Heatwave in Seattle – A Start of a Vicious Cycle?

7 Sep 2021 7:35 PM | Lea-Ann Berst (Administrator)

by Hyon K. Rah – Chair, Environment & Sustainable Development Committee

September 2021

When I tell people about my work in sustainability and climate resilience planning in the built environment, I am often asked this question: “Where would you go to stay safe from the impacts of climate change?” While there is no certain safe place from the disruptions of climate change—hence the importance of and responsibility for prevention and mitigation—some regions are expected to feel the impacts less than others. One of the first places I would have mentioned is my hometown of Seattle. Although there are other risks there—including the “Big One,” a magnitude 9 earthquake that’s said to be coming any time—the Pacific Northwest was expected to fare better than other regions.

This, of course, was before the crazy heatwave in late June of this year. Instead of the relatively cool weather that’s characteristic of June in Seattle (locally known as “June gloom”), the temperature reached three digits and stayed there for three days, peaking at a record-breaking 108 degrees on June 28th. In the evenings, temperatures only cooled into the 70s. To put into context how unusual this is, there were only three days above 100 degrees in Seattle in the last century before the heat wave in June. Seattle’s average daytime high in June is in the upper 60s to lower 70s, and it drops to the mid to low 50s in the evenings. Typically, the mild temperatures and low humidity levels in the summer in Seattle meant natural ventilation was enough to cool most buildings. During the heat wave, however, most people were left to power through the 100+ degree heat without air conditioning. The heat wave was linked to hundreds of deaths across the Pacific Northwest.

My family and friends in the area told me it would pass and things would return to normal soon. Sadly, less than two months of normalcy was all they were afforded. The temperature gauge hit the upper 90s again in mid-August, about 20 degrees higher than the monthly average. The word “abnormal” was starting to seem inappropriate to describe the extreme heat in Seattle. I started to hear friends and family who never had air conditioning say they were considering installing it in their homes. I completely understand where they are coming from, having experienced a rather swift shift in attitude towards air conditioning myself after my first summer on the east coast. That said, I also find this development worrisome.


You might remember the state-wide power outage in Texas back in February. It was caused by surging demand for mechanical heating to cope with the unusual cold spell. In a similar way, thousands of residents in the Seattle area experienced outages due to the increased electricity demand for cooling during the heat wave. The outages in Seattle were nowhere near as large as those in Texas, possibly because most homes in the Seattle area are not equipped with mechanical cooling units to turn on and overwhelm the supply of electricity. Afterall, Seattle is the least air-conditioned city in the country. According to 2019 figures, only 44.3% of homes had air conditioning compared to the national average of 89%. Things have been quickly changing, however. In 2013, less than one-third (31%) of homes in Seattle had air conditioning; that’s an increase of over 13% in just six years (Figure 1). I expect the increase in air conditioning to continue, and, with that, the demand for electricity and the risk of larger-scale outages during the times when people need cooling the most.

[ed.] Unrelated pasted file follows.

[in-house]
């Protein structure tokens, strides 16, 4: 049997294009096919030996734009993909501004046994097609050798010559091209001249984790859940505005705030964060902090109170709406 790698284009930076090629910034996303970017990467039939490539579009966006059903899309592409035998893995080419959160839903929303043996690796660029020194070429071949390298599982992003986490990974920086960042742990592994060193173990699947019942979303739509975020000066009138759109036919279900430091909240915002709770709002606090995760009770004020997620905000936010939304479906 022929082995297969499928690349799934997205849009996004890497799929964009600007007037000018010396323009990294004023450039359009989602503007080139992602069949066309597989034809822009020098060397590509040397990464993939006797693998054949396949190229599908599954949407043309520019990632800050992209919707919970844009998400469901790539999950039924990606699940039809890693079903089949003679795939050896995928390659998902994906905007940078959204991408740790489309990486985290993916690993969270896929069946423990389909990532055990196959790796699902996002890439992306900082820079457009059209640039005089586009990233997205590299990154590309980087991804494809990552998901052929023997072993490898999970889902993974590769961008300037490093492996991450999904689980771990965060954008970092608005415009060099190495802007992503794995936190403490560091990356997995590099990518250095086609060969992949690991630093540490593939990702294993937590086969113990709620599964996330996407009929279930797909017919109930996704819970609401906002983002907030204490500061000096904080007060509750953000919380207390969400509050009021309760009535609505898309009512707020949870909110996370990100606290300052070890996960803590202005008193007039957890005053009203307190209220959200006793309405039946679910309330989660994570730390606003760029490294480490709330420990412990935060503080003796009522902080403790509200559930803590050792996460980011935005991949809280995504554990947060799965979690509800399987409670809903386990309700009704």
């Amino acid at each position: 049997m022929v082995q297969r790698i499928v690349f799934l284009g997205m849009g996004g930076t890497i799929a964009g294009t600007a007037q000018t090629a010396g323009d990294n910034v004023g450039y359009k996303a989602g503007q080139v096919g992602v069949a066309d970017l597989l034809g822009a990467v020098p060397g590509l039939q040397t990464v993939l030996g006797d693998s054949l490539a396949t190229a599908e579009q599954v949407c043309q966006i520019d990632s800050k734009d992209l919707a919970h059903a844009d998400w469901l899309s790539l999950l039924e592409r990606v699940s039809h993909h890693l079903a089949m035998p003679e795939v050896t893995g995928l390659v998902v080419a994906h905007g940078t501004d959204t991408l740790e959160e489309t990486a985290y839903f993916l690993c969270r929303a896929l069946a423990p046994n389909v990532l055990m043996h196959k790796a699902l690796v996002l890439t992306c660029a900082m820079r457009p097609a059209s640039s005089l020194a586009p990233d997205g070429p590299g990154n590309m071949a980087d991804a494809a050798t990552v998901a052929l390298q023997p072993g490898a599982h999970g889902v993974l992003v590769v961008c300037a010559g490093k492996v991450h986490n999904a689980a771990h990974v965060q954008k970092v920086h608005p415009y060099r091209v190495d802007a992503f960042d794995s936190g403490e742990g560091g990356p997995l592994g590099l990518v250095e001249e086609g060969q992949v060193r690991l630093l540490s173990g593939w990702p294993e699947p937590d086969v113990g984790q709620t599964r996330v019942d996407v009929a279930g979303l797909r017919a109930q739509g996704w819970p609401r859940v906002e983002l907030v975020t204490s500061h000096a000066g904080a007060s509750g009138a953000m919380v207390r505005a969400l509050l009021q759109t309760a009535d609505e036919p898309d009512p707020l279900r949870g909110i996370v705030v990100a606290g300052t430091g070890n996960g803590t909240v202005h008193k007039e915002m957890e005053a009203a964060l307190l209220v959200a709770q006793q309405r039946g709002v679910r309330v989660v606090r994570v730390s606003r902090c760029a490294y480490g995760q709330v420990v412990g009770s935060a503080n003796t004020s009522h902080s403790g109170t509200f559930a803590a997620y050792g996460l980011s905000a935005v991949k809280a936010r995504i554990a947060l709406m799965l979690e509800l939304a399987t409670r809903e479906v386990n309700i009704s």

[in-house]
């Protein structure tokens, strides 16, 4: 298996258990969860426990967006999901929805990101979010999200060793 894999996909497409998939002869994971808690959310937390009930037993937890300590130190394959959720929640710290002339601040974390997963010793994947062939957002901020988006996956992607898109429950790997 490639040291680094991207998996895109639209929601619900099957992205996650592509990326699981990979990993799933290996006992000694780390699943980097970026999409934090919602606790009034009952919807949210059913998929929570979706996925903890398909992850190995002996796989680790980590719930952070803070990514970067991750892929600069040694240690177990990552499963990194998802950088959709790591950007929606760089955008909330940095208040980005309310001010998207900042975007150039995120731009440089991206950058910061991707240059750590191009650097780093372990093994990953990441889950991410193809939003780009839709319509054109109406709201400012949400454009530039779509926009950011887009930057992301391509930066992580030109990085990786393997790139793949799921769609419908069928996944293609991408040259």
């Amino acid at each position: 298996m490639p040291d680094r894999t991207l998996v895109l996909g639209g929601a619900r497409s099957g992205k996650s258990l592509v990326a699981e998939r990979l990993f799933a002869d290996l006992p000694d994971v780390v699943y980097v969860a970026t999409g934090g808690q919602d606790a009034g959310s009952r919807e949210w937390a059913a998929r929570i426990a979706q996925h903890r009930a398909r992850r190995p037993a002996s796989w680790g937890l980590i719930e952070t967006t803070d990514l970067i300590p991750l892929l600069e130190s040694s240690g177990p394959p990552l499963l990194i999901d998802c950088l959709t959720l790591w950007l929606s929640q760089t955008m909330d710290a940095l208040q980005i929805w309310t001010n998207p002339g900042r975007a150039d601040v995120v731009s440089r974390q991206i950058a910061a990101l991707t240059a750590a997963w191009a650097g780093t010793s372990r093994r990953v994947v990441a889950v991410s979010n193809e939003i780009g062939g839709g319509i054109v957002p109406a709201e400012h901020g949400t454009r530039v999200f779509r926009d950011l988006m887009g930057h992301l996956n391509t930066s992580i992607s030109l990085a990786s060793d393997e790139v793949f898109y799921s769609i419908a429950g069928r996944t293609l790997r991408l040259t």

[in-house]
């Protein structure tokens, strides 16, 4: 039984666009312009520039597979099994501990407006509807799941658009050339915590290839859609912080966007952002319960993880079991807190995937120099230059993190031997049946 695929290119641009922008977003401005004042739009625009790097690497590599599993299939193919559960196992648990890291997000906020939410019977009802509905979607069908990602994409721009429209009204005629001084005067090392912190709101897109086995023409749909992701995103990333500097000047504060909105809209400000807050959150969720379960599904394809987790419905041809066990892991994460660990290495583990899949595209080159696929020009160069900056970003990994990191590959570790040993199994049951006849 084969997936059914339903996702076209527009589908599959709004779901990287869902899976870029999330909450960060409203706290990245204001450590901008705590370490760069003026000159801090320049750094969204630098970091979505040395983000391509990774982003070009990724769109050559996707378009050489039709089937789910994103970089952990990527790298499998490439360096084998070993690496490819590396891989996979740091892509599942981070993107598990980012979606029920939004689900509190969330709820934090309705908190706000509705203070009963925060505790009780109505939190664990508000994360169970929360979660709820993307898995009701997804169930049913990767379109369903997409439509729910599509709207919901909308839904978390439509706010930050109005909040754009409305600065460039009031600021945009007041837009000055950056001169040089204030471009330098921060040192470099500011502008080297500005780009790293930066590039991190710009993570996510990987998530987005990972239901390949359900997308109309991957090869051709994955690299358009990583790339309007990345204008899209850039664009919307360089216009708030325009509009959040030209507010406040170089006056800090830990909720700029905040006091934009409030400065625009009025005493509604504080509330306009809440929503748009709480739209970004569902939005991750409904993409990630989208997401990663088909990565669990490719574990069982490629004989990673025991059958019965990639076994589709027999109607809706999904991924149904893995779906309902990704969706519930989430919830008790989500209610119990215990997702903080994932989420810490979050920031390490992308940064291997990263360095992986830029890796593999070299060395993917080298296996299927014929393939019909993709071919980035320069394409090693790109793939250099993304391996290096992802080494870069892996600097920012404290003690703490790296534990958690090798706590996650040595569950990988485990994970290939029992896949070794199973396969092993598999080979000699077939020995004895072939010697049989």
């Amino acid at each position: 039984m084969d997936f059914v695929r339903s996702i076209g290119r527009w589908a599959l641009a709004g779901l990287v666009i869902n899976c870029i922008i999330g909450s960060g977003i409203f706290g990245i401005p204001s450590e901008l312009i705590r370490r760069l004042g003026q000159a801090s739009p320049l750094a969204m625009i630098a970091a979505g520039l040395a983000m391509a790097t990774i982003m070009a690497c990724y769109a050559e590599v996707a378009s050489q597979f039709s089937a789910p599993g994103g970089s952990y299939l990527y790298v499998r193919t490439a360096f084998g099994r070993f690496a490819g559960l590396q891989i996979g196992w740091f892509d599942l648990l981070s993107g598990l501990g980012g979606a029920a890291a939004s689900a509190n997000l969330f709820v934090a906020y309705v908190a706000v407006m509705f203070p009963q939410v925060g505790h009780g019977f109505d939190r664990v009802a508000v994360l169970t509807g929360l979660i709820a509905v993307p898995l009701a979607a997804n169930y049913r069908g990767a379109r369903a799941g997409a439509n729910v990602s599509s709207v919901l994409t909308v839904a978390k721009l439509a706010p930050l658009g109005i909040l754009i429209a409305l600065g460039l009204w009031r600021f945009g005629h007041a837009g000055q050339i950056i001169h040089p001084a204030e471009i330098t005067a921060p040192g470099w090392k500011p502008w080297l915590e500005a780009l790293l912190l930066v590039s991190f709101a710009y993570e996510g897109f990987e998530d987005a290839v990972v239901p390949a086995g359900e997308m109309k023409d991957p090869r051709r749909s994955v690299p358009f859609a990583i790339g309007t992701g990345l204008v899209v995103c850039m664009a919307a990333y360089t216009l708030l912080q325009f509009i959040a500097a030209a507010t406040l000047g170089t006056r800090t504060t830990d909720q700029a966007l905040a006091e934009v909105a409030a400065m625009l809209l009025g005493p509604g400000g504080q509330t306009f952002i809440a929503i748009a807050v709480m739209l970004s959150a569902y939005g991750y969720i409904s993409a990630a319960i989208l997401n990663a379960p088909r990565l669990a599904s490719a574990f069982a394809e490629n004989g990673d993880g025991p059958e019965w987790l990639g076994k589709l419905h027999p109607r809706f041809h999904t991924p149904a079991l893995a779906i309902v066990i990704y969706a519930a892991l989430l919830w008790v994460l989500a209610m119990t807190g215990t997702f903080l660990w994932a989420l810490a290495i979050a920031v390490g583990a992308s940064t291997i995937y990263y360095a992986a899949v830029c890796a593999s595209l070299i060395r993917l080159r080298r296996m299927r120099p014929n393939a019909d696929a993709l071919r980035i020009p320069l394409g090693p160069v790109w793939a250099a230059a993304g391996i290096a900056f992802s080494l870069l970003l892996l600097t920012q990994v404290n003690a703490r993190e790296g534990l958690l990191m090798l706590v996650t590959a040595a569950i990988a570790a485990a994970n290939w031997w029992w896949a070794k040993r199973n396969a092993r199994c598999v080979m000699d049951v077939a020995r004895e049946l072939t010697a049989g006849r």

Even if the additional power supply is made available, I remain worried because of how the additional energy might be produced. Will there be enough renewable energy sources to meet the increased demand for air conditioning? One of the major sources for Washington State’s renewable energy production, hydroelectric power, has been in decline, and it has been challenging enough to try to close that gap with other renewable energy sources such as solar and wind.

Figure 2: Change in average global temperature relative to 1850-1900, showing observed and simulated temperatures


The past five years have been the hottest on record since 1850, according to the new IPCC report on climate change which came out in August, 2021. The IPCC, or Intergovernmental Panel on Climate Change, is a United Nations body charged with providing objective science-based information related to climate change. The report noted there was a 1.96°F (1.09°C) increase in the earth’s surface temperature observed over the last decade and presented concrete evidence that human factors have warmed the climate (Figure 2).

I mention the human influence on the climate not to point fingers but to highlight the fact there are clearly things we as a society can do to mitigate problems we had a hand in creating. In the case of dealing with more frequent heat waves in Seattle, for example, doing our part could entail ensuring air conditioning units are as energy efficient as possible and that the additional energy needed is generated using renewable sources.


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